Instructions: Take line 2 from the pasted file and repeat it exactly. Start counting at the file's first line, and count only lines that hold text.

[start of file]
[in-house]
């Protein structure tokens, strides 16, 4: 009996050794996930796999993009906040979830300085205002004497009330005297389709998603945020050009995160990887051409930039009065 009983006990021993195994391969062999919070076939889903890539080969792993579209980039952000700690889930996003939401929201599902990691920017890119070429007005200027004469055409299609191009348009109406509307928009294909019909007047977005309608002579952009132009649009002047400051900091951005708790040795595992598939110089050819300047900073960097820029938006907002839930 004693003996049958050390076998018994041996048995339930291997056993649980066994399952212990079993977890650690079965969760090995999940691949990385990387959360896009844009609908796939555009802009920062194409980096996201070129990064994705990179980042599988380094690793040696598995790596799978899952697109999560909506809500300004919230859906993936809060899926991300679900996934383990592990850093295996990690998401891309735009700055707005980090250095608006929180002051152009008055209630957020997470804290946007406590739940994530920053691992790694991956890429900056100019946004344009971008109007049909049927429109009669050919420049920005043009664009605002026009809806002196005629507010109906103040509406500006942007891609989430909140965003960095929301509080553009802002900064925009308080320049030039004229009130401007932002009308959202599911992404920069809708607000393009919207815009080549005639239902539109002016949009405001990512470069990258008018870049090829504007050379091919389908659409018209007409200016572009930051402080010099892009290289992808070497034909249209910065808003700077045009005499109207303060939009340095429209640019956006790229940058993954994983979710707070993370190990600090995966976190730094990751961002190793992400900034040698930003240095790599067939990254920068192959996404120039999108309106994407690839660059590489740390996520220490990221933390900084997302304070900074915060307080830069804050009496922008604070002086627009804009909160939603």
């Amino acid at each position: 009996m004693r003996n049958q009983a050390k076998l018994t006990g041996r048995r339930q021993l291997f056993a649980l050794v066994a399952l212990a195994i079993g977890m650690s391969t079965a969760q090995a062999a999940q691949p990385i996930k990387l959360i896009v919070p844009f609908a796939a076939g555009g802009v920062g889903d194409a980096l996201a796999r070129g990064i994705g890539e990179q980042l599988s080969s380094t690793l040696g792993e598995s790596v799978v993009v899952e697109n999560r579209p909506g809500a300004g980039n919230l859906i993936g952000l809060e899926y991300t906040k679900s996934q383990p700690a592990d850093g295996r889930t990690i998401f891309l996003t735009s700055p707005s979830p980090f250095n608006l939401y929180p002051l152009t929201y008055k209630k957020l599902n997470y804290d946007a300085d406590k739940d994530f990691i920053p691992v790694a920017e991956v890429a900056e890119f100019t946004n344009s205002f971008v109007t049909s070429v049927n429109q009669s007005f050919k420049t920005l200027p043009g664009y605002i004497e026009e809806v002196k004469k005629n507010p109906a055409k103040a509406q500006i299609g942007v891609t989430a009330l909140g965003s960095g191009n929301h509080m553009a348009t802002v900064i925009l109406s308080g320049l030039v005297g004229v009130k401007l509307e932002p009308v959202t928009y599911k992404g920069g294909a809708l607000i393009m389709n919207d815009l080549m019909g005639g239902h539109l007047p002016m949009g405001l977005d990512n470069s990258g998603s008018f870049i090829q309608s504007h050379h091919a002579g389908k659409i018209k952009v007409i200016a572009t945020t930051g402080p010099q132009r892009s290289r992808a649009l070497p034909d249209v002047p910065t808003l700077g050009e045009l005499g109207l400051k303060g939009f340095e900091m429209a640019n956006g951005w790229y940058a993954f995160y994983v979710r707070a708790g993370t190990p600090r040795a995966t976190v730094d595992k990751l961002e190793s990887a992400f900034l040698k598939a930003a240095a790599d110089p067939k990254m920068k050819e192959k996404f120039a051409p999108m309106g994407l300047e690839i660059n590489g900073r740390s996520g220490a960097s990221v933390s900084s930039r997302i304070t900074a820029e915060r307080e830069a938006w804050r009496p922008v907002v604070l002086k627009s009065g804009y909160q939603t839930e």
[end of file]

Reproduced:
């Protein structure tokens, strides 16, 4: 009996050794996930796999993009906040979830300085205002004497009330005297389709998603945020050009995160990887051409930039009065 009983006990021993195994391969062999919070076939889903890539080969792993579209980039952000700690889930996003939401929201599902990691920017890119070429007005200027004469055409299609191009348009109406509307928009294909019909007047977005309608002579952009132009649009002047400051900091951005708790040795595992598939110089050819300047900073960097820029938006907002839930 004693003996049958050390076998018994041996048995339930291997056993649980066994399952212990079993977890650690079965969760090995999940691949990385990387959360896009844009609908796939555009802009920062194409980096996201070129990064994705990179980042599988380094690793040696598995790596799978899952697109999560909506809500300004919230859906993936809060899926991300679900996934383990592990850093295996990690998401891309735009700055707005980090250095608006929180002051152009008055209630957020997470804290946007406590739940994530920053691992790694991956890429900056100019946004344009971008109007049909049927429109009669050919420049920005043009664009605002026009809806002196005629507010109906103040509406500006942007891609989430909140965003960095929301509080553009802002900064925009308080320049030039004229009130401007932002009308959202599911992404920069809708607000393009919207815009080549005639239902539109002016949009405001990512470069990258008018870049090829504007050379091919389908659409018209007409200016572009930051402080010099892009290289992808070497034909249209910065808003700077045009005499109207303060939009340095429209640019956006790229940058993954994983979710707070993370190990600090995966976190730094990751961002190793992400900034040698930003240095790599067939990254920068192959996404120039999108309106994407690839660059590489740390996520220490990221933390900084997302304070900074915060307080830069804050009496922008604070002086627009804009909160939603």